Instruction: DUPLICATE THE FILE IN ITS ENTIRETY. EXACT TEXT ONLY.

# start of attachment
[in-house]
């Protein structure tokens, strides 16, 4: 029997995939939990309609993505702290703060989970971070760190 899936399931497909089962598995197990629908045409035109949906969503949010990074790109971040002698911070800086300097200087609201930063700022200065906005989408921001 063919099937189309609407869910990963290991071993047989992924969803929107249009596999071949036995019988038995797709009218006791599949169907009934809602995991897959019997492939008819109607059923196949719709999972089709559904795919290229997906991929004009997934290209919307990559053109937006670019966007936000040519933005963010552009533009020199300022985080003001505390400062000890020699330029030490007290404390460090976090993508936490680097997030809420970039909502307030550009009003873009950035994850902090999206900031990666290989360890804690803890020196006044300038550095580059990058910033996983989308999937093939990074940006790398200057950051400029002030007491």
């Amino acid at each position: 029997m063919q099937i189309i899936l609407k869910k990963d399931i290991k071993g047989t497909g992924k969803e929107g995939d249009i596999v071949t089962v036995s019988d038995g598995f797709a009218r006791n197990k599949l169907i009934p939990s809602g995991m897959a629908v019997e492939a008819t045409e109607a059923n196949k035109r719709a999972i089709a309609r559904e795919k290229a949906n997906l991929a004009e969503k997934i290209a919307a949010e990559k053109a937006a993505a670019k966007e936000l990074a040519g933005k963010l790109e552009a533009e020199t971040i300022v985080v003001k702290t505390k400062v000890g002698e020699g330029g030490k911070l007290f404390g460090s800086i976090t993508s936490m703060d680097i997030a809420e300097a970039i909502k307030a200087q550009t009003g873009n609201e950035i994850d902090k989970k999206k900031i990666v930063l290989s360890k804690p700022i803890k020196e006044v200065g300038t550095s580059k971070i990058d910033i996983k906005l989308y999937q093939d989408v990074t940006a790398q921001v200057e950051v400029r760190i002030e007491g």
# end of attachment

[in-house]
């Protein structure tokens, strides 16, 4: 029997995939939990309609993505702290703060989970971070760190 899936399931497909089962598995197990629908045409035109949906969503949010990074790109971040002698911070800086300097200087609201930063700022200065906005989408921001 063919099937189309609407869910990963290991071993047989992924969803929107249009596999071949036995019988038995797709009218006791599949169907009934809602995991897959019997492939008819109607059923196949719709999972089709559904795919290229997906991929004009997934290209919307990559053109937006670019966007936000040519933005963010552009533009020199300022985080003001505390400062000890020699330029030490007290404390460090976090993508936490680097997030809420970039909502307030550009009003873009950035994850902090999206900031990666290989360890804690803890020196006044300038550095580059990058910033996983989308999937093939990074940006790398200057950051400029002030007491």
């Amino acid at each position: 029997m063919q099937i189309i899936l609407k869910k990963d399931i290991k071993g047989t497909g992924k969803e929107g995939d249009i596999v071949t089962v036995s019988d038995g598995f797709a009218r006791n197990k599949l169907i009934p939990s809602g995991m897959a629908v019997e492939a008819t045409e109607a059923n196949k035109r719709a999972i089709a309609r559904e795919k290229a949906n997906l991929a004009e969503k997934i290209a919307a949010e990559k053109a937006a993505a670019k966007e936000l990074a040519g933005k963010l790109e552009a533009e020199t971040i300022v985080v003001k702290t505390k400062v000890g002698e020699g330029g030490k911070l007290f404390g460090s800086i976090t993508s936490m703060d680097i997030a809420e300097a970039i909502k307030a200087q550009t009003g873009n609201e950035i994850d902090k989970k999206k900031i990666v930063l290989s360890k804690p700022i803890k020196e006044v200065g300038t550095s580059k971070i990058d910033i996983k906005l989308y999937q093939d989408v990074t940006a790398q921001v200057e950051v400029r760190i002030e007491g």